The Inspection review – military drama mixes queerness with convention | Toronto film festival 2022

Writer-director Elegance Bratton makes a promising, passionate narrative debut with The Inspection, a film loosely inspired by his own story as a gay man joining the military, a tough, self-flagellating process for someone who had only experienced his sexuality as punishment.

His previous film, the documentary Pier Kids about three homeless LGBTQ+ youths in Manhattan, had already intersected with his own experience as someone who was also queer and homeless but here he zeroes in more acutely, making Ellis (stage star Jeremy Pope) a double for himself at 25, rejected by his cruel, religious mother (Gabrielle Union) and living in a shelter in New Jersey. It’s 2005 and driven by a need to feel like his life, he follows wall-to-wall news coverage of the war on terror all the way to the Marine Corps, an act of desperation that he hopes will save him.

It was a time when “don’t ask, don’t tell” was still in operation and Ellis, now known by his surname French by those around him, was forcing himself back into the closet in order to survive and it’s in that gap between what he wants to be and wants to be seen as that the film finds its groove.

The recently released trailer promised some rather obvious melodrama but Bratton’s film is mostly more sensitive than its marketeers would like to have you think. It’s a film light on big moments and big speeches, interested more in the difficulty of the everyday, how a queer man navigates a world of aggressive chest-puffing masculinity when his need to be held might outweigh his need to be accepted.

It’s in the film’s queerest moments that things feel most inventive, narratively and visually, as Bratton steps most firmly outside of the hemmed-in army drama formula and finds ways to make his film sit and thrive in the Venn diagram between military machismo and homoeroticism. The physical intimacy, the sweaty over-exertion, how it all can seem one, thrilling touch away from being sexual and the danger within that closeness, how something can be misconstrued by your mind or your body. Purple lighting and a pulsing score suddenly turn the barracks into a gay club and in one bold scene, Ellis’s shower fantasy cruelly intersects with reality and he finds himself erect, surrounded by the other men. It brings things crashing down early, quickly painting Ellis as an outcast, an experience he’s all too used to, but Bratton doesn’t drown us in the misery of it, flashes of humor and sensuality keeping his film light-footed, if not exactly light.

Pope’s performance is also key to this, his natural queerness and how he chooses to handle or hide it in a situation like this, adding an extra level of texture to a story that’s already come from a lived-in experience. I don’t believe in the strictness some enforce when it comes to the rule of only queer actors playing queer people but Pope’s delicate and deft work here is an example of why sometimes, the mirroring can work so perfectly. His little hidden asides from him, when he allows himself to just be, without the survivalist self-censoring, are both amusing and sad, and it’s a film that should propel him into the bigger leagues with ease. The pre-written take on Union de-glamming and knuckling down was that this would be her late-stage Oscar grab her, a narrative that works better on paper than on screen. She’s good, especially in her first scene, wielding a stinging severity that some actors would either shy away from or ham up, but there’s too little screen-time, to Bratton’s credit, for it to fall in line with the pipe dream.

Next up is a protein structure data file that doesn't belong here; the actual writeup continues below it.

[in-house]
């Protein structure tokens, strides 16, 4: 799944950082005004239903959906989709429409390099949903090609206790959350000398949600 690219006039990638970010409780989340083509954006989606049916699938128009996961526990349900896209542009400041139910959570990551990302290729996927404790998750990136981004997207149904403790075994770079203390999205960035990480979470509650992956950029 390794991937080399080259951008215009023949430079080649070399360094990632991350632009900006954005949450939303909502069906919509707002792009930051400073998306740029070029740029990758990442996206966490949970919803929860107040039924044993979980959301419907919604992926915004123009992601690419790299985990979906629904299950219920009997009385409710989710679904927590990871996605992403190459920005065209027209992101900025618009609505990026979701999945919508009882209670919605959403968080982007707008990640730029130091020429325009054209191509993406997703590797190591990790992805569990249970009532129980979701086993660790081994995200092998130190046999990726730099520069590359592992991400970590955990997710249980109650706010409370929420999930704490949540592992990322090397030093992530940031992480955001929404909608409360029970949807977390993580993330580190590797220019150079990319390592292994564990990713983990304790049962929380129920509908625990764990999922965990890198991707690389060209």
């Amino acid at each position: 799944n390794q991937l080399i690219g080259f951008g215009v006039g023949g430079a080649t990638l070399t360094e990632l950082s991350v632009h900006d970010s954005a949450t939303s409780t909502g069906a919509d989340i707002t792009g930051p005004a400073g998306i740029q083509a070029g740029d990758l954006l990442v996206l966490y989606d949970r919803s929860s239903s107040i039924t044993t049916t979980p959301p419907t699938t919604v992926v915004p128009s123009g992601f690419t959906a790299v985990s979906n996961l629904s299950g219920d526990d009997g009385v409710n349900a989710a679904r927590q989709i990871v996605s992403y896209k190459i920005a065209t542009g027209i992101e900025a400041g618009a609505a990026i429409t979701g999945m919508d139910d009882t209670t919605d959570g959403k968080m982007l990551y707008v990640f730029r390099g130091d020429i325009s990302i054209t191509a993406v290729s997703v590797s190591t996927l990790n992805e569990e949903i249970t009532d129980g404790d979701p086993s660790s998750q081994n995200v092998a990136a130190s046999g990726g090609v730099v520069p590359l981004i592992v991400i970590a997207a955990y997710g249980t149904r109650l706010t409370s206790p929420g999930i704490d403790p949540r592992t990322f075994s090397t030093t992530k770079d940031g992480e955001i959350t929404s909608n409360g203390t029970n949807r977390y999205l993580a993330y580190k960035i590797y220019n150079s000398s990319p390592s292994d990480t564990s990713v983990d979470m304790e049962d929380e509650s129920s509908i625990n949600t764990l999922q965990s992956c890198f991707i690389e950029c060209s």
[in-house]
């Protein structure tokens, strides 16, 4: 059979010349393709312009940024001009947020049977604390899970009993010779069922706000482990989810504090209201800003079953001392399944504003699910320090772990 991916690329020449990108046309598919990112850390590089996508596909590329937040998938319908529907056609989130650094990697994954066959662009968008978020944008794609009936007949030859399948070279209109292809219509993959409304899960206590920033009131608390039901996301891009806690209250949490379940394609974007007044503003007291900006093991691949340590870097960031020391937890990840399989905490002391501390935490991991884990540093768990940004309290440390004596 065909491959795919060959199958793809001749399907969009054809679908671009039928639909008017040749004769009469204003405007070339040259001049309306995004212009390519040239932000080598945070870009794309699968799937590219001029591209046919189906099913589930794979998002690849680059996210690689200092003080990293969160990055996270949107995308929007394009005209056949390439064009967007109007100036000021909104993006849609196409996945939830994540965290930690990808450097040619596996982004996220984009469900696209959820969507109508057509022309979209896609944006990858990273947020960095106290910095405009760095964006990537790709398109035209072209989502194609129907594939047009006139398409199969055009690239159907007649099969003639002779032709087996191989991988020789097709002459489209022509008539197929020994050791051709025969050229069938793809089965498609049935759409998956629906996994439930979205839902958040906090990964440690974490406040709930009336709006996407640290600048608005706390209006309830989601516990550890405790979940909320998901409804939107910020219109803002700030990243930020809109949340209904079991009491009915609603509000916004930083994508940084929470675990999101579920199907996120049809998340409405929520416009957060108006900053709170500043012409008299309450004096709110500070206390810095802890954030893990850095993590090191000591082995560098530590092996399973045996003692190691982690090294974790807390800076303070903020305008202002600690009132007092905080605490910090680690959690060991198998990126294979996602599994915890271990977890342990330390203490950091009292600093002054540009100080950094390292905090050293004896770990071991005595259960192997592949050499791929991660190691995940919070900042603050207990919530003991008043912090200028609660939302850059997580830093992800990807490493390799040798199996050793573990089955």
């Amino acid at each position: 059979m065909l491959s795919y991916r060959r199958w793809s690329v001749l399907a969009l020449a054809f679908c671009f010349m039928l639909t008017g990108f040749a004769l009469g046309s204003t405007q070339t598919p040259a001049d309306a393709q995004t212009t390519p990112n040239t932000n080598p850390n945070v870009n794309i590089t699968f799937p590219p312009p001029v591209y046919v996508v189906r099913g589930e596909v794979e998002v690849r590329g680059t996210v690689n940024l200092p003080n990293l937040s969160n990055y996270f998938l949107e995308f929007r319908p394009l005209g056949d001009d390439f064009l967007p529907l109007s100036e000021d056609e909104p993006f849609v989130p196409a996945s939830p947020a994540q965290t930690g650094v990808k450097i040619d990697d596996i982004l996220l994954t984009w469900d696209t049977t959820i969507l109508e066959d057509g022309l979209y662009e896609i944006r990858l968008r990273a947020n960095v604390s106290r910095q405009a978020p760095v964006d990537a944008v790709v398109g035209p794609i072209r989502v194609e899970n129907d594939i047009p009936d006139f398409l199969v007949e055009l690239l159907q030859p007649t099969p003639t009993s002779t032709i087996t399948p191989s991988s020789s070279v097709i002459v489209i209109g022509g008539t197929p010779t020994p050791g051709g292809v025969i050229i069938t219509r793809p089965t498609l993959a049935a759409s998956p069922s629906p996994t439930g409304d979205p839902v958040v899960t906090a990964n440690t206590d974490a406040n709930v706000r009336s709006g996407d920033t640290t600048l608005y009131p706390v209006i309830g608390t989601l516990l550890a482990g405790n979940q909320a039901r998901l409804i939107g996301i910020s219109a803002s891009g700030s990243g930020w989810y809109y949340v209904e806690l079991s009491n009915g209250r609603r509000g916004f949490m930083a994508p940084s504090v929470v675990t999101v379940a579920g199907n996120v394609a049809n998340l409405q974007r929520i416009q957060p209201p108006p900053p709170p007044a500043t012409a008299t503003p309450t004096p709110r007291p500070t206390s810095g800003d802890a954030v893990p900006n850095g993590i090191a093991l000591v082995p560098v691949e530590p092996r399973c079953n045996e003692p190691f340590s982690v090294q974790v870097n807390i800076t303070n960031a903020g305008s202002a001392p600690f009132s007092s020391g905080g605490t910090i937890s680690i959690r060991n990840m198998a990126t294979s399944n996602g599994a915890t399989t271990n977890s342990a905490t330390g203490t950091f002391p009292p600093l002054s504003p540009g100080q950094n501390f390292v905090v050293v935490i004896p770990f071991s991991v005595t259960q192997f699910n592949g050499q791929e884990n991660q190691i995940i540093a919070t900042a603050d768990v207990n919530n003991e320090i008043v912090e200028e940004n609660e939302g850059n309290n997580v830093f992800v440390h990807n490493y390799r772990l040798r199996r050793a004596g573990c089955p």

There’s successful snarling from an ever-dependable Bokeem Woodbine as Ellis’s cruel general and a hard-to-pin-down tenderness from Raúl Castillo as the good cop to his bad but they mostly exist in the stretches that prove to be far less compelling. Bratton can’t help but fall into tired military convention and there’s too much here that we’ve seen too many times before, with little to distinguish. The breaking down of a young man, the interpersonal man-to-man conflicts with others, the savagery of military life, it’s a story we’re all overly, perhaps boringly familiar with.

Like the version we see of his younger self, Bratton’s film is also stuck between these two worlds, one feeling more curious and creative, the other cliched and constructed. His confidence as a film-maker might ultimately outpace his ability as a writer in the last act, but The Inspection still marks him out as one to watch.

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